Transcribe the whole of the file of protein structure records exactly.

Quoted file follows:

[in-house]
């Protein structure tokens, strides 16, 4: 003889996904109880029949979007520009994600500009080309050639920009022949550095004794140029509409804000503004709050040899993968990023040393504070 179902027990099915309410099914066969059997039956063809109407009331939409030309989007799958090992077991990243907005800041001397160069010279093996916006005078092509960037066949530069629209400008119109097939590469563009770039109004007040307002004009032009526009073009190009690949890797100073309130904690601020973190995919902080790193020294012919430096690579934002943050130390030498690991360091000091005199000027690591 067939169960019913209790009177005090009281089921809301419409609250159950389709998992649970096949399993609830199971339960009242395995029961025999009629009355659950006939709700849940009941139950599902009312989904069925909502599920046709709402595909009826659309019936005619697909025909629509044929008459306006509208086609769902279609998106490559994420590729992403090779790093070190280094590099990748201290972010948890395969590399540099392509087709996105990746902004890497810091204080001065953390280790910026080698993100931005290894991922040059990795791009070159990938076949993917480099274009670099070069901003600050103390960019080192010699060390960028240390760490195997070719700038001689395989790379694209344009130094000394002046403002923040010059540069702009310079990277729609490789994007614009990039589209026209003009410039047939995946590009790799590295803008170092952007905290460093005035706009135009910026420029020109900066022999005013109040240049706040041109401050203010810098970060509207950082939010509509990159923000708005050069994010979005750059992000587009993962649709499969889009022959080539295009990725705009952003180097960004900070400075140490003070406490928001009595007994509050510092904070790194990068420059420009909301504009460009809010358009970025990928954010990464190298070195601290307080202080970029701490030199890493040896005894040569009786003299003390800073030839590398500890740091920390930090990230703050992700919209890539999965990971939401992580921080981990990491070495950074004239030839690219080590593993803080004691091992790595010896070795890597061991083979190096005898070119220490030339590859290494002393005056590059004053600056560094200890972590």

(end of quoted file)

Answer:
[in-house]
């Protein structure tokens, strides 16, 4: 003889996904109880029949979007520009994600500009080309050639920009022949550095004794140029509409804000503004709050040899993968990023040393504070 179902027990099915309410099914066969059997039956063809109407009331939409030309989007799958090992077991990243907005800041001397160069010279093996916006005078092509960037066949530069629209400008119109097939590469563009770039109004007040307002004009032009526009073009190009690949890797100073309130904690601020973190995919902080790193020294012919430096690579934002943050130390030498690991360091000091005199000027690591 067939169960019913209790009177005090009281089921809301419409609250159950389709998992649970096949399993609830199971339960009242395995029961025999009629009355659950006939709700849940009941139950599902009312989904069925909502599920046709709402595909009826659309019936005619697909025909629509044929008459306006509208086609769902279609998106490559994420590729992403090779790093070190280094590099990748201290972010948890395969590399540099392509087709996105990746902004890497810091204080001065953390280790910026080698993100931005290894991922040059990795791009070159990938076949993917480099274009670099070069901003600050103390960019080192010699060390960028240390760490195997070719700038001689395989790379694209344009130094000394002046403002923040010059540069702009310079990277729609490789994007614009990039589209026209003009410039047939995946590009790799590295803008170092952007905290460093005035706009135009910026420029020109900066022999005013109040240049706040041109401050203010810098970060509207950082939010509509990159923000708005050069994010979005750059992000587009993962649709499969889009022959080539295009990725705009952003180097960004900070400075140490003070406490928001009595007994509050510092904070790194990068420059420009909301504009460009809010358009970025990928954010990464190298070195601290307080202080970029701490030199890493040896005894040569009786003299003390800073030839590398500890740091920390930090990230703050992700919209890539999965990971939401992580921080981990990491070495950074004239030839690219080590593993803080004691091992790595010896070795890597061991083979190096005898070119220490030339590859290494002393005056590059004053600056560094200890972590």